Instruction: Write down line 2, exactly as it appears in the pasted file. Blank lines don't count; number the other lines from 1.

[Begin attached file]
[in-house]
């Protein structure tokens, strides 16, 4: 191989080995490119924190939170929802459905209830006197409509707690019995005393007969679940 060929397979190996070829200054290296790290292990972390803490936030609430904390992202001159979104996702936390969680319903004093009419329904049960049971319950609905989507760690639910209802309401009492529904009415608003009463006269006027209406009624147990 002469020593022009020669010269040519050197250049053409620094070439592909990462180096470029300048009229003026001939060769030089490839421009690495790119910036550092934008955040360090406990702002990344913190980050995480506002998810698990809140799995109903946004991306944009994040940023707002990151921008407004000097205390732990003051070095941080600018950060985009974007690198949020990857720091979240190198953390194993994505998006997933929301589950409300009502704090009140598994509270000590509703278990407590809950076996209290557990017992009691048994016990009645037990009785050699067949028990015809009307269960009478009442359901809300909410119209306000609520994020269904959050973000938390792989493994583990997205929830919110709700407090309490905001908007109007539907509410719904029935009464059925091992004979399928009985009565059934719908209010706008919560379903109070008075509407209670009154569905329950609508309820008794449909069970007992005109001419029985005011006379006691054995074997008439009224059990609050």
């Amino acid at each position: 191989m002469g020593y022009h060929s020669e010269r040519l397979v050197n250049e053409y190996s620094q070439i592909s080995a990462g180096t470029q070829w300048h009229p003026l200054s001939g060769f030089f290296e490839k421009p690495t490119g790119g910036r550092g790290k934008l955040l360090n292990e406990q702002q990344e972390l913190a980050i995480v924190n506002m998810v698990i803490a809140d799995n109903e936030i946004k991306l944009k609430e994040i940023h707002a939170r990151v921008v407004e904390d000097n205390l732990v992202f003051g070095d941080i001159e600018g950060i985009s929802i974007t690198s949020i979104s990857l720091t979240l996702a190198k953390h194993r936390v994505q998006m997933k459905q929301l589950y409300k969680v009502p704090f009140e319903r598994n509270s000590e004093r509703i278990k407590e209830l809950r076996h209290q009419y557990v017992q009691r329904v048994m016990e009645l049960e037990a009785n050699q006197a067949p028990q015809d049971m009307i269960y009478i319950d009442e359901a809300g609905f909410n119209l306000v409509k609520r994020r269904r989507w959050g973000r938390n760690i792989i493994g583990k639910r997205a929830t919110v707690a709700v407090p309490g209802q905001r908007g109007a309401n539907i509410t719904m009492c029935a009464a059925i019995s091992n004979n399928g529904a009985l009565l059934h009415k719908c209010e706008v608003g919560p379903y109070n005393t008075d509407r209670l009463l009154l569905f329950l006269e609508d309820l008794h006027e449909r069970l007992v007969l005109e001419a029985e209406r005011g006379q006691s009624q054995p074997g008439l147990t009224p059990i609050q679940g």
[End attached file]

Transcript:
């Protein structure tokens, strides 16, 4: 191989080995490119924190939170929802459905209830006197409509707690019995005393007969679940 060929397979190996070829200054290296790290292990972390803490936030609430904390992202001159979104996702936390969680319903004093009419329904049960049971319950609905989507760690639910209802309401009492529904009415608003009463006269006027209406009624147990 002469020593022009020669010269040519050197250049053409620094070439592909990462180096470029300048009229003026001939060769030089490839421009690495790119910036550092934008955040360090406990702002990344913190980050995480506002998810698990809140799995109903946004991306944009994040940023707002990151921008407004000097205390732990003051070095941080600018950060985009974007690198949020990857720091979240190198953390194993994505998006997933929301589950409300009502704090009140598994509270000590509703278990407590809950076996209290557990017992009691048994016990009645037990009785050699067949028990015809009307269960009478009442359901809300909410119209306000609520994020269904959050973000938390792989493994583990997205929830919110709700407090309490905001908007109007539907509410719904029935009464059925091992004979399928009985009565059934719908209010706008919560379903109070008075509407209670009154569905329950609508309820008794449909069970007992005109001419029985005011006379006691054995074997008439009224059990609050």